SIM-based Authentication Aims to Transform Device Binding Security to End Phishing

Let’s face it: we all use email, and we all use passwords. Passwords create inherent vulnerability in the system. The success rate of phishing attacks is skyrocketing, and opportunities for the attack have greatly multiplied as lives moved online. All it takes is one password to be compromised for all other users to become victims of a data breach.

To deliver additional security, therefore, digital identities rely on verification plasters. MFA (multi-factor authentication) often falls back to knowledge factors such as password resets and OTP codes, but these are still vulnerable. As long as credentials can be shared or intercepted, they can be misused.

What is needed is a paradigm shift – from knowledge-based credentials to strong possession-factor security that can’t be compromised, alongside other verification security such as biometrics.

A new possession-factor API now aims to do precisely that, replacing knowledge-based credentials, by using the SIM card for possession factor device binding and user authentication, thus reducing the possibility of phishing.

Phishing: a human problem

Phishing and other types of social engineering rely on the human factor to be the weakest link in a breach. They make use of the convenient, credential-based access afforded to the average user of a platform, by tricking those average users into sharing credentials. And it works: 83% of organizations surveyed said they experienced a successful email-based phishing attack in 2021.

Even 2FA codes are now targets

It’s common knowledge that passwords can be shared and, therefore, easily phished. But a lesser-known fact is that many forms of 2FA – such as the OTP or PIN code added in an effort to reinforce the known weaknesses in passwords – are also phishable.

Even worse, criminals are now targeting these methods specifically: researchers recently found that over 1,200 phishing kits designed to steal 2FA codes are out in operation.

The answer to identity and access management, therefore, is not to apply more patches that kill the user experience, as these don’t truly keep attackers out. Instead, MFA needs a stronger, simpler possession factor – with nothing to type, meaning nothing to phish.

Purpose-designed MFA possession factors include security dongles or tokens. But they’re expensive, and not something the average user will buy. Stronger security for everyone can only work with devices that are widely available, easy to use, easy to integrate, and cost-effective.

Enter the SIM card. It’s inside everyone’s mobile phone and is built on cryptographic security when connecting to mobile network authentication.

Now, for the first time, an API from tru.ID opens up SIM-based mobile network authentication to every business and app developer, meaning you can leverage the security of the SIM card as a secure possession factor for MFA.

SIM-based authentication: the new phishing-resistant possession factor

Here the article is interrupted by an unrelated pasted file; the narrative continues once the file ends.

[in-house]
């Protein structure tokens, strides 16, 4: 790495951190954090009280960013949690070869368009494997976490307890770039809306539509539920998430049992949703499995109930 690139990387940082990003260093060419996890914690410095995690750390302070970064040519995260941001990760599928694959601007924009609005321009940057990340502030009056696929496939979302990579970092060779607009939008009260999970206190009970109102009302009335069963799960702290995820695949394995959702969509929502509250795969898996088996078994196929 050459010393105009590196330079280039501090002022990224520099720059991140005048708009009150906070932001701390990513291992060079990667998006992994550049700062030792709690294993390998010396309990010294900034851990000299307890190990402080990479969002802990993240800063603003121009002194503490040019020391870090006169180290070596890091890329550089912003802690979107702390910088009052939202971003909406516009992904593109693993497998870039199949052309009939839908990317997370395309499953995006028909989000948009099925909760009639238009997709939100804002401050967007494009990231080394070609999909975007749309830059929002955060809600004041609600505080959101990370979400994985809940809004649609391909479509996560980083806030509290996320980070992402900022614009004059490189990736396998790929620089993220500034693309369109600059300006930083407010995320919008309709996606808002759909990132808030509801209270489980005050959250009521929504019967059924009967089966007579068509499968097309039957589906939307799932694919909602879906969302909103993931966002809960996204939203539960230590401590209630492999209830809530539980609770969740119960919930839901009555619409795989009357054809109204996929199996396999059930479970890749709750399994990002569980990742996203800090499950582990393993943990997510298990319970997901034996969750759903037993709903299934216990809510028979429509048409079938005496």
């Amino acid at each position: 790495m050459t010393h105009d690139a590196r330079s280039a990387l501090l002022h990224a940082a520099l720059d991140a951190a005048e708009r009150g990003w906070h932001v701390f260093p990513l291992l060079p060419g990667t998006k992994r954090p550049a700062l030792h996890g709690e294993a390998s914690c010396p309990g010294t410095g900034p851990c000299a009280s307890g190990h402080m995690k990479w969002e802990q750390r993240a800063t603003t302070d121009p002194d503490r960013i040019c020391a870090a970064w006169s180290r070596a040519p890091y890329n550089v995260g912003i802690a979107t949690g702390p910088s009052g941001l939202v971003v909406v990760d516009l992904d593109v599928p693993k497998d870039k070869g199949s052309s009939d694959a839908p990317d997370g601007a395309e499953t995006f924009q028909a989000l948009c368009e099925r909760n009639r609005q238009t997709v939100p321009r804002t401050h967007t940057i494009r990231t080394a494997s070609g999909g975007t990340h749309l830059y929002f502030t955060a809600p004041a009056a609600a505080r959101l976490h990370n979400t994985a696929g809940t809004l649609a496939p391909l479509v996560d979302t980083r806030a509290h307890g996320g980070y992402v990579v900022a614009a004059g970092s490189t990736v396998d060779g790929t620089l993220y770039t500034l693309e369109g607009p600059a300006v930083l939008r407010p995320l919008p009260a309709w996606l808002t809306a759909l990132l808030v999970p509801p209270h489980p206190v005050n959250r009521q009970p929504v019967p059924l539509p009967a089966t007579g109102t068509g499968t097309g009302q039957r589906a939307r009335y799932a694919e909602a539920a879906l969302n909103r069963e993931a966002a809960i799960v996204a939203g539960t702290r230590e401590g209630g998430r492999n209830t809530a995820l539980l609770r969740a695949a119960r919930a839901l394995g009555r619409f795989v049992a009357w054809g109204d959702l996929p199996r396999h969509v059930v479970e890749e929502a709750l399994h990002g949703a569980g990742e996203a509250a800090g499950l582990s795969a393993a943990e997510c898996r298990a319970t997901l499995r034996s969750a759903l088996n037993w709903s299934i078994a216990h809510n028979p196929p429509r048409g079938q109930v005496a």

The SIM card has a lot going for it. SIM cards use the same highly secure, cryptographic microchip technology that is built into every credit card. It’s difficult to clone or tamper with, and there is a SIM card in every mobile phone – so every one of your users already has this hardware in their pocket.

The combination of the mobile phone number with its associated SIM card identity (the IMSI) is a combination that’s difficult to phish as it’s a silent authentication check.

The user experience is superior too. Mobile networks routinely perform silent checks that a user’s SIM card matches their phone number in order to let them send messages, make calls, and use data – ensuring real-time authentication without requiring a login.

Until recently, it wasn’t possible for businesses to program the authentication infrastructure of a mobile network into an app as easily as any other code. tru.ID makes network authentication available to everyone.

Adding the tru.ID SDK into existing account journeys that use the mobile phone number instantly enables possession-factor security for every user. Moreover, with no extra input from the user, there’s no attack vector for malicious actors: SIM-based authentication is invisible, so there are no credentials or codes to steal, intercept, or misuse.

tru.ID does not access the user’s SIM card. Instead, it verifies SIM card status directly with the mobile operator in real-time. It checks that a phone number hasn’t been assigned to another SIM and for recent SIM changes, helping to prevent SIM swap fraud.

An example scenario to enable SIM-based verification

Even though there are a number of processes described in the scenario below, the end-user of the system has to do only one thing – provide their mobile phone number.

1 — After the user provides their mobile number, the tru.ID API performs a lookup for the phone number to determine which mobile network operator (MNO) it is assigned to.

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You can also read this: Phishing Takeaways from the Conti Ransomware Leaks

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